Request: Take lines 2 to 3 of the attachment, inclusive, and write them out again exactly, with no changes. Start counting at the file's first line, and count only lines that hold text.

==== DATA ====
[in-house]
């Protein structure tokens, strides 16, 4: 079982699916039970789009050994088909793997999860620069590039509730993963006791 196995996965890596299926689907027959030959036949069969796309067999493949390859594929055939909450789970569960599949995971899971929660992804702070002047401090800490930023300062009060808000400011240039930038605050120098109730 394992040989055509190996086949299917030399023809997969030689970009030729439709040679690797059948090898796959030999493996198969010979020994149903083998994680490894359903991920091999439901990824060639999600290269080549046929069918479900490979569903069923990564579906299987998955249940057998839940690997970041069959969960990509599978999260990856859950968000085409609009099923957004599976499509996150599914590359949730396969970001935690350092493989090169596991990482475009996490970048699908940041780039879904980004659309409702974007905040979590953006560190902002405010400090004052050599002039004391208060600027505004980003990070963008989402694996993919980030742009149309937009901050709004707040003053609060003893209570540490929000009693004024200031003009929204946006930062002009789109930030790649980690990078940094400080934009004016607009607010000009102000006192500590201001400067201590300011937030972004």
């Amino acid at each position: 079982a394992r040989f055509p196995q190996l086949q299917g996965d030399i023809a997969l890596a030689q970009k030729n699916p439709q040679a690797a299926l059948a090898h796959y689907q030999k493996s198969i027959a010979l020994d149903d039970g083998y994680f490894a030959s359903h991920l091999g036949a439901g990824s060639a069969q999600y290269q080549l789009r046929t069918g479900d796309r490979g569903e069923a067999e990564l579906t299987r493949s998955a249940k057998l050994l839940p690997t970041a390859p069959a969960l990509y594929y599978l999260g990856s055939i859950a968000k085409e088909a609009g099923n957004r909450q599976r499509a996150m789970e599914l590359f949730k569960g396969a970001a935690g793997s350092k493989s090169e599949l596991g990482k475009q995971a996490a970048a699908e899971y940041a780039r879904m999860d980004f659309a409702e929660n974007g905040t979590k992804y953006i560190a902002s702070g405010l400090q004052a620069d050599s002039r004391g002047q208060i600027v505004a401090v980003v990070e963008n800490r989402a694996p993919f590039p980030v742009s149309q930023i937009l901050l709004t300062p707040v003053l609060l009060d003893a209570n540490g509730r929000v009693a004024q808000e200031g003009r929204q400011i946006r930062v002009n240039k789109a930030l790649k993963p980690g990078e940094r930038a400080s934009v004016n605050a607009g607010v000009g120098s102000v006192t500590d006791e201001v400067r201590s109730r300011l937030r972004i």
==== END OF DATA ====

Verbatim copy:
């Protein structure tokens, strides 16, 4: 079982699916039970789009050994088909793997999860620069590039509730993963006791 196995996965890596299926689907027959030959036949069969796309067999493949390859594929055939909450789970569960599949995971899971929660992804702070002047401090800490930023300062009060808000400011240039930038605050120098109730 394992040989055509190996086949299917030399023809997969030689970009030729439709040679690797059948090898796959030999493996198969010979020994149903083998994680490894359903991920091999439901990824060639999600290269080549046929069918479900490979569903069923990564579906299987998955249940057998839940690997970041069959969960990509599978999260990856859950968000085409609009099923957004599976499509996150599914590359949730396969970001935690350092493989090169596991990482475009996490970048699908940041780039879904980004659309409702974007905040979590953006560190902002405010400090004052050599002039004391208060600027505004980003990070963008989402694996993919980030742009149309937009901050709004707040003053609060003893209570540490929000009693004024200031003009929204946006930062002009789109930030790649980690990078940094400080934009004016607009607010000009102000006192500590201001400067201590300011937030972004």
């Amino acid at each position: 079982a394992r040989f055509p196995q190996l086949q299917g996965d030399i023809a997969l890596a030689q970009k030729n699916p439709q040679a690797a299926l059948a090898h796959y689907q030999k493996s198969i027959a010979l020994d149903d039970g083998y994680f490894a030959s359903h991920l091999g036949a439901g990824s060639a069969q999600y290269q080549l789009r046929t069918g479900d796309r490979g569903e069923a067999e990564l579906t299987r493949s998955a249940k057998l050994l839940p690997t970041a390859p069959a969960l990509y594929y599978l999260g990856s055939i859950a968000k085409e088909a609009g099923n957004r909450q599976r499509a996150m789970e599914l590359f949730k569960g396969a970001a935690g793997s350092k493989s090169e599949l596991g990482k475009q995971a996490a970048a699908e899971y940041a780039r879904m999860d980004f659309a409702e929660n974007g905040t979590k992804y953006i560190a902002s702070g405010l400090q004052a620069d050599s002039r004391g002047q208060i600027v505004a401090v980003v990070e963008n800490r989402a694996p993919f590039p980030v742009s149309q930023i937009l901050l709004t300062p707040v003053l609060l009060d003893a209570n540490g509730r929000v009693a004024q808000e200031g003009r929204q400011i946006r930062v002009n240039k789109a930030l790649k993963p980690g990078e940094r930038a400080s934009v004016n605050a607009g607010v000009g120098s102000v006192t500590d006791e201001v400067r201590s109730r300011l937030r972004i």